Reported Stories 0

Violence, Values, and Views on Guns:

With the increase of violent attacks since 9/11, many Americans have experienced a change in their perceptions on guns and gun laws. But these perceptions vary across race and gender.

On September 11, 2001, the United States experienced terrorism on its own ground for the first time. Americans were shaken by this event, and it opened many of their eyes to the violence that could happen, and would happen in the years to follow.

Since that day, Americans’ perceptions of guns have changed, most likely due to the increase in violent attacks after it occurred. In May 2000, about a year before the 9/11 attack, 57 percent of the population supported gun control, while 38 percent supported gun rights, according to Pew Research. As of August 2016, those percentages seem to be almost neutralized with 46 percent supporting gun control and 52 percent supporting gun rights. These statistics seem to imply that violent acts are causing more people to feel as though they need to protect themselves in some way or another.

Over a timeline of around twenty-five years, there has been a change in American’s perceptions revolving around crime and actual crime rates. Americans who worried about crime rates tended to favor stricter gun control in the past, whereas now those same Americans prefer gun laws to stay the same or to be loosened.
While ISIS is ranked among leading international dangers, according to Pew Research, terrorist groups are not the sole reasoning behind how polarized the U.S. is on the perception of guns. Today, 54 percent of Americans say that stricter laws will reduce the number of deaths that are caused by mass shootings.

Perceptions of guns and gun control have shifted as a result of these violent acts, and those changes can be seen in more than one area of our everyday lives.

Risk and Protection:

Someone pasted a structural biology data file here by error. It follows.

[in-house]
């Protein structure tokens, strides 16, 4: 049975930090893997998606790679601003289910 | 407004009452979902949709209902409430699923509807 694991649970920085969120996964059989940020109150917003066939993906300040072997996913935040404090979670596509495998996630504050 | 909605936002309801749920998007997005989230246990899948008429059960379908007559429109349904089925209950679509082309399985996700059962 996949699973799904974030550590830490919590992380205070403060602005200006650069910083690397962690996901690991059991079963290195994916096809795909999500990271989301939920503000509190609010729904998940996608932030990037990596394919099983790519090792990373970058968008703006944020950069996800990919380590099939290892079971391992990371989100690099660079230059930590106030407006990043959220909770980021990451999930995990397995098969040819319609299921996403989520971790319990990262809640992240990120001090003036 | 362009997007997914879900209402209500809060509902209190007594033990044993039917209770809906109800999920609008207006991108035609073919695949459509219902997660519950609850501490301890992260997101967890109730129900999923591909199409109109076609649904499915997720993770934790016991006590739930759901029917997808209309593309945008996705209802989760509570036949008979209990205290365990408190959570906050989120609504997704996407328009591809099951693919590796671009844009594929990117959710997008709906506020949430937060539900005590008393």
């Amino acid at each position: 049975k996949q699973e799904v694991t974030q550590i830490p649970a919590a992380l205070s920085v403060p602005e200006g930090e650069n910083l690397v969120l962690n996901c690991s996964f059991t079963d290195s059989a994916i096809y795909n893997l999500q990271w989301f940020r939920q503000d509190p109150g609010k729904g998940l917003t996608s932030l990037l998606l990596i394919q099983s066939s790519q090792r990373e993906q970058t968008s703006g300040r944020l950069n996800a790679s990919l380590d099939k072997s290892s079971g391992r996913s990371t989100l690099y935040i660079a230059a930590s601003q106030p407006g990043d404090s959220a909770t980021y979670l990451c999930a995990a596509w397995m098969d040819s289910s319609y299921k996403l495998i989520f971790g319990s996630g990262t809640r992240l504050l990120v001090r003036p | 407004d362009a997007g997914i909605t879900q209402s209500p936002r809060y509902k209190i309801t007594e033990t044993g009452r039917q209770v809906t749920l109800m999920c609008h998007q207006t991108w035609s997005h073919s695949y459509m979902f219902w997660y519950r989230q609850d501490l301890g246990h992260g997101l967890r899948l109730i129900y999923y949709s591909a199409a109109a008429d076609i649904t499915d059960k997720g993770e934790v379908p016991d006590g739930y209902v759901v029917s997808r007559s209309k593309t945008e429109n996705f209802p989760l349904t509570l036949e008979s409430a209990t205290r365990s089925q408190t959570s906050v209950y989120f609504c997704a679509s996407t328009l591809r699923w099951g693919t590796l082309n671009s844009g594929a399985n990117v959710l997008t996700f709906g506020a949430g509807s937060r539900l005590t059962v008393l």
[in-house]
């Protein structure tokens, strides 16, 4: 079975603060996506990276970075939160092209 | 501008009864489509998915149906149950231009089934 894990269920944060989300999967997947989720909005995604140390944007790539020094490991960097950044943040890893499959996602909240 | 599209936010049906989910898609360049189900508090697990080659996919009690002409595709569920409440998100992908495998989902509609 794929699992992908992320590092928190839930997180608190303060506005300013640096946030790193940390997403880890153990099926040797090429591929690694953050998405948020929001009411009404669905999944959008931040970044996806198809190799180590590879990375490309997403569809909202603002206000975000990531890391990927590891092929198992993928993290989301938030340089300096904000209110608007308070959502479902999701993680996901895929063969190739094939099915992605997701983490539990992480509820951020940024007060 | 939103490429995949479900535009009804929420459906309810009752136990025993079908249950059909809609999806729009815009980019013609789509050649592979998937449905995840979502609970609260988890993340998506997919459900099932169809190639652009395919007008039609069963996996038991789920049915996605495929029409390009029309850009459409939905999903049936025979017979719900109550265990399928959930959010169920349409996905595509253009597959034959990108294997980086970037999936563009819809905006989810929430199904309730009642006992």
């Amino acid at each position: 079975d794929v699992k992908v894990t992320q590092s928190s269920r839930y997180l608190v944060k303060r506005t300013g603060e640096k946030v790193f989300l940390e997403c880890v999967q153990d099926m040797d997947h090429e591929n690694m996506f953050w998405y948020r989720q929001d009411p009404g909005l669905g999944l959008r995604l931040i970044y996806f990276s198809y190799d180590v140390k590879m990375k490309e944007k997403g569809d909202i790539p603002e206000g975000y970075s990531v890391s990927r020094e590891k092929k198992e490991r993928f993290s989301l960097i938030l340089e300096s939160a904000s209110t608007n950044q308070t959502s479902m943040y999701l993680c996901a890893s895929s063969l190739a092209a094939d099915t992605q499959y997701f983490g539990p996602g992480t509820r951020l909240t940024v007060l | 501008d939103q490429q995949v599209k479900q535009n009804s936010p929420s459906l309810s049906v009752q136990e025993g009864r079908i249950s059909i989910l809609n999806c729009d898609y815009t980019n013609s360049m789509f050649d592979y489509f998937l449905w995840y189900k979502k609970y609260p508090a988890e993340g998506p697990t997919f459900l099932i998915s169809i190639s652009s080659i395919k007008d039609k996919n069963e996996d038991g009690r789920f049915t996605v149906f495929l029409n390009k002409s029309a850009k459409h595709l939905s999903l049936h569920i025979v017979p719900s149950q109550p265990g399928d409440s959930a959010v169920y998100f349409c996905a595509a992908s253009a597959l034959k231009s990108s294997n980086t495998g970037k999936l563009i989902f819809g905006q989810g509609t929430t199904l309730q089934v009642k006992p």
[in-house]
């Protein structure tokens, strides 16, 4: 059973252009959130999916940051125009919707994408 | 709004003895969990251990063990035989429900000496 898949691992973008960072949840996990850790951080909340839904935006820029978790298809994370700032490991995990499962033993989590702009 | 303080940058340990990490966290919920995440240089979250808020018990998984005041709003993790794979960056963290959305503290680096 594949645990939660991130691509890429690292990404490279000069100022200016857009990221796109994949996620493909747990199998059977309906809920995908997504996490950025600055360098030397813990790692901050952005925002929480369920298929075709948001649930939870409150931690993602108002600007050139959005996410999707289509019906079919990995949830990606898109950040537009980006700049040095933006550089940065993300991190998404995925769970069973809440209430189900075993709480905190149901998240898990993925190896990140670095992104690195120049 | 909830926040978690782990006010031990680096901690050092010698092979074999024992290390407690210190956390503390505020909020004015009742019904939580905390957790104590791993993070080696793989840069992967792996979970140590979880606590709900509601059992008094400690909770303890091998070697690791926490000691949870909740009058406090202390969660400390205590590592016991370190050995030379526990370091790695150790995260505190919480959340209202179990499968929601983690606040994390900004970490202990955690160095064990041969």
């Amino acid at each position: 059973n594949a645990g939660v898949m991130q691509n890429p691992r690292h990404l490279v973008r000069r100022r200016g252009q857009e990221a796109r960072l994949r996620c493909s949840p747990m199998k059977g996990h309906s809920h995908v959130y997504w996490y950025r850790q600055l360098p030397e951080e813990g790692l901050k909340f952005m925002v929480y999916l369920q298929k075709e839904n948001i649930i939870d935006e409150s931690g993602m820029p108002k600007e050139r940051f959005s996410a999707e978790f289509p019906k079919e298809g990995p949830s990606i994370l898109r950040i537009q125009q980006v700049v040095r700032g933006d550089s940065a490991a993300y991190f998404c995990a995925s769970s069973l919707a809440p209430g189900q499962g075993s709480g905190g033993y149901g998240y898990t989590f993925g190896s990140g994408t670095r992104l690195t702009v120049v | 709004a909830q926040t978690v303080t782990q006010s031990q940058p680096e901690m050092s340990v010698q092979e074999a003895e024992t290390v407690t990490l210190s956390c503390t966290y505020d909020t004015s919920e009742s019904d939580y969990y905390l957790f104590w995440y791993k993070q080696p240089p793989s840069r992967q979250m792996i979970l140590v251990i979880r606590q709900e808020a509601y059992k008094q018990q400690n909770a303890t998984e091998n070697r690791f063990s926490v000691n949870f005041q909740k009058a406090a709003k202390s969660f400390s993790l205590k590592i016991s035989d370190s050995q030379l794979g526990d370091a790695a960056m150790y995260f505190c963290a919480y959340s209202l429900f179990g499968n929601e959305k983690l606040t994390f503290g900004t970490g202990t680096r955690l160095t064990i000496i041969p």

When Caleb Jones was younger, he used to spend a lot of time at his grandfather’s small, picturesque home. A fence wrapped around the property and there was a small pond in the back that seemed to never lacked goldfish. But inside the house, it was different.

He remembers seeing it as an arsenal. His grandfather was a police officer for twenty-one years, so he was no stranger to guns, and he made sure his grandson wasn’t, either. He taught Caleb about gun safety and the ethics that go along with carrying a gun in that small home. Caleb knew the proper way to handle one, and he knew the responsibility that came with carrying one, which led to an appreciation for them and the safety they brought.

Now 18 years old, Caleb will be shipped off to boot camp in June to join the Marines. This is partially due to the violent attacks that have been happening recently, which, along with the values he learned as a child, have pushed his views on gun rights even further. He wants to protect people, and he views guns and the right to own and use them as a way to do that.

Culture of Honor is a psychological term for Americans who feel it is their duty to protect. Dr. Margo Monteith, Social Psychology professor at Purdue said that is particularly popular in white males like Caleb. It is the belief that they need to be protective and serve their country.

Caleb visits the shooting range every chance he can get. On a normal visit, he and his friends will head to the counter to check out a gun, ammunition, safety goggles, and targets.The clerk escorts him and his friends to the range where they post their targets and get ready to practice. He adjusts his body properly, takes off the safety, aims his gun at the target and pulls the trigger. The recoil is instant, but something he is used to—something he loves.

Caleb’s first thought when he hears about another violent attack that involves guns is that it isn’t the gun’s fault. The gun did not shoot a person, the person holding the power behind the gun shot someone. Seventy-six percent of the population are for the proposal of a law to prevent mentally ill individuals from owning a gun, according to Pew Research. This belief could correlate with Caleb’s feelings: Regulate the people, not the weapon.

As of February 2013, 48 percent of gun owners said their reasoning behind owning a gun was for their own protection. This is a 72 percent change from 1999, according to Pew Research. This is also the sole reason as to why Caleb wants to carry a gun with him.

Caleb doesn’t have his license to carry yet—he’s waiting until he comes home from boot camp to go through the paperwork. When he does get his license though, he plans to carry a gun with him to most places he goes. Probably not everywhere, but whenever he is alone or in a large public place, there will be a gun concealed on him to protect him.

Just in case.

Race Makes a Difference:

Alexis Parker was alone in her room one night two years ago, mindlessly scrolling through her Facebook feed when she stumbled on a video a friend of her’s shared. It showed what appeared to be a white cop and a Mexican cop shooting through the window of a car. Inside the car, there was a young black man who the cops were shooting at.